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    People In The Medical Field Are Sharing Things From Their Jobs You'd Only Know If You Read Them

    "When you’re rude to them, you will probably wait longer. ... Have some patience, patients!"

    Recently, I asked medical professionals if there was a relatively unknown part of their job they wanted the general public to know. They didn't disappoint!

    1. "I used to work at a private practice plastic surgery clinic, and the things I saw were repulsive. The doctor would shame patients into scheduling surgeries with him. The first question he would ask you in your preoperative appointment was what you did for work and would provide a quote based on that. He also made us reuse surgical supplies that weren't meant to be reused to cut costs. He was so mean to his staff and would overwork us to the point of exhaustion with no breaks during surgical days."

    A doctor filling a syringe

    2. "I work in an outpatient laboratory, and a patient does have the right to decline tests they feel unnecessary or too expensive. There are several providers in our clinics who insist we do all labs in a patient's chart, even if a patient doesn’t want all blood work ordered. One provider once told me not to listen to the patient, but always do all blood work she orders. Patients should be proactive, question the need for tests, and have the right to decline if they choose."

    Vials for blood work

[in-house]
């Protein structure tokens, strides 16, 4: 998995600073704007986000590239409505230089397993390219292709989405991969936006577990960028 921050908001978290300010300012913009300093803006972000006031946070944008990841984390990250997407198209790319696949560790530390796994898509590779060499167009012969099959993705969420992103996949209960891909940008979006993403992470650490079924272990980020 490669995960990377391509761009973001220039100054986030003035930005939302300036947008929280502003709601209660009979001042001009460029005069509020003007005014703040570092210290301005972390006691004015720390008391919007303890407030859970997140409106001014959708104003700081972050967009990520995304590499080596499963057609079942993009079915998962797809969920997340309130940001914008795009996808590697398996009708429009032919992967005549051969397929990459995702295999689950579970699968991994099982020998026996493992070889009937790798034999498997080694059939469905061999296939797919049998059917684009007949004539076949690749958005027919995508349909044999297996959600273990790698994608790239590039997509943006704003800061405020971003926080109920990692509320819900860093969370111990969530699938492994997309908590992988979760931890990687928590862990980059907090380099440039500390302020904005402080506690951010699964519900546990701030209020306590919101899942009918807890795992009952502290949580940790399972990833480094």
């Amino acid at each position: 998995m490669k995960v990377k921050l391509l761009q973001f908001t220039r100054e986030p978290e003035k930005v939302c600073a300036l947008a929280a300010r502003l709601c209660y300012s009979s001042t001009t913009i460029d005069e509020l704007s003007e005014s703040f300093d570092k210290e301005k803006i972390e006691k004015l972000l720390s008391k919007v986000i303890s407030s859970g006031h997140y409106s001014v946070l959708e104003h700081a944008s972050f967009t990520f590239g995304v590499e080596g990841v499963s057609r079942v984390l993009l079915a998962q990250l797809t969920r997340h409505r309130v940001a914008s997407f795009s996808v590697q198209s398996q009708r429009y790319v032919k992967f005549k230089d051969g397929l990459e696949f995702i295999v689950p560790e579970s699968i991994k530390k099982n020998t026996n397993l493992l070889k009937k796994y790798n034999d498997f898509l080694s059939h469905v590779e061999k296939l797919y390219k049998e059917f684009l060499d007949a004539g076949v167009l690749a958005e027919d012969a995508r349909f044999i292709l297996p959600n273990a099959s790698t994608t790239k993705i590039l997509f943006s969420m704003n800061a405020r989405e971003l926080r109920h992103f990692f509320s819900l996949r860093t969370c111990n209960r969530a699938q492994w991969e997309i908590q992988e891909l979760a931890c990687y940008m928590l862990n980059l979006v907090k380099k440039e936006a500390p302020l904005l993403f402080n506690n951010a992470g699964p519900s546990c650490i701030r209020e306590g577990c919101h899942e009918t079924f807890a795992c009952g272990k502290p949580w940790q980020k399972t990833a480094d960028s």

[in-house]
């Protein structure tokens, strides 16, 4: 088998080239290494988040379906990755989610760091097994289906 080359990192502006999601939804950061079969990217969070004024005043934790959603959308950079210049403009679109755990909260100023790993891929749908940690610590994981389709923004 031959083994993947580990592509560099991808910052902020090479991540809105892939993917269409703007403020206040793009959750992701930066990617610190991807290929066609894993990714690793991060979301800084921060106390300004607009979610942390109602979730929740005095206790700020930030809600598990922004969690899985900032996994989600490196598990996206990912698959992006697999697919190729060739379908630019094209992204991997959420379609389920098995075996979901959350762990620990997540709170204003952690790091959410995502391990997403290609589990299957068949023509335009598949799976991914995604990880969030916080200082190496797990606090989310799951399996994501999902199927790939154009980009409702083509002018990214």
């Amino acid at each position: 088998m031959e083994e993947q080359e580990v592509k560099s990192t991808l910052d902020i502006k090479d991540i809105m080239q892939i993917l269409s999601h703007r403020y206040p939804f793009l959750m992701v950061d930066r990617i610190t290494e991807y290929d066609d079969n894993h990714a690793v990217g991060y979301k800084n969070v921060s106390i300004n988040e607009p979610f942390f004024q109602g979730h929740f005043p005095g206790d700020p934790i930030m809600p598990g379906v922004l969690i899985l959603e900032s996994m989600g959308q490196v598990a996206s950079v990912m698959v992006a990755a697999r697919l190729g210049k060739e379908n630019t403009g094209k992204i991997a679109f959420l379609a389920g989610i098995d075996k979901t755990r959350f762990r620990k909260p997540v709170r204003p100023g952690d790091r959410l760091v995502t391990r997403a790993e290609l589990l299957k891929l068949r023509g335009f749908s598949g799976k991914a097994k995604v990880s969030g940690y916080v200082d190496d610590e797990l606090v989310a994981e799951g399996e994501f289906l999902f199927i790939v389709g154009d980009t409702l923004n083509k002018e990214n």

A doctor holding an oxygen mask

    3. "Nurse of over 30 years…patients have no idea why they are having a procedure, and therefore, what the results mean. For example, a colonoscopy is performed to look for and remove colon polyps which can, over time, grow into cancerous tumors. It’s scary how many don’t know why they are 'required' to have this done after turning 45."

    A screen and image machine for a colonoscopy

    4. "I have been in nursing for over 20 years, and every day, a nurse punches in, they put their life at risk. There is a risk of exposure (I have been exposed to TB multiple times, meningitis, and Hepatitis B), and there is risk of violence (I was assaulted when working in the ICU from a confused patient)."

    An exhausted nurse yawning

    5. "Medical social worker here. … We often don’t get a lot of credit for the things that we do, but we are a really important part of the interdisciplinary team and actually do a lot. We are usually thought of as the people who call Child or Adult Protective Services (which we are), but that is such a small part of our job. A lot of times, we are the ones writing letters to insurance companies to get medications approved when they are initially denied. We also provide a lot of education to patients and families after they receive a new diagnosis and it all seems overwhelming and confusing.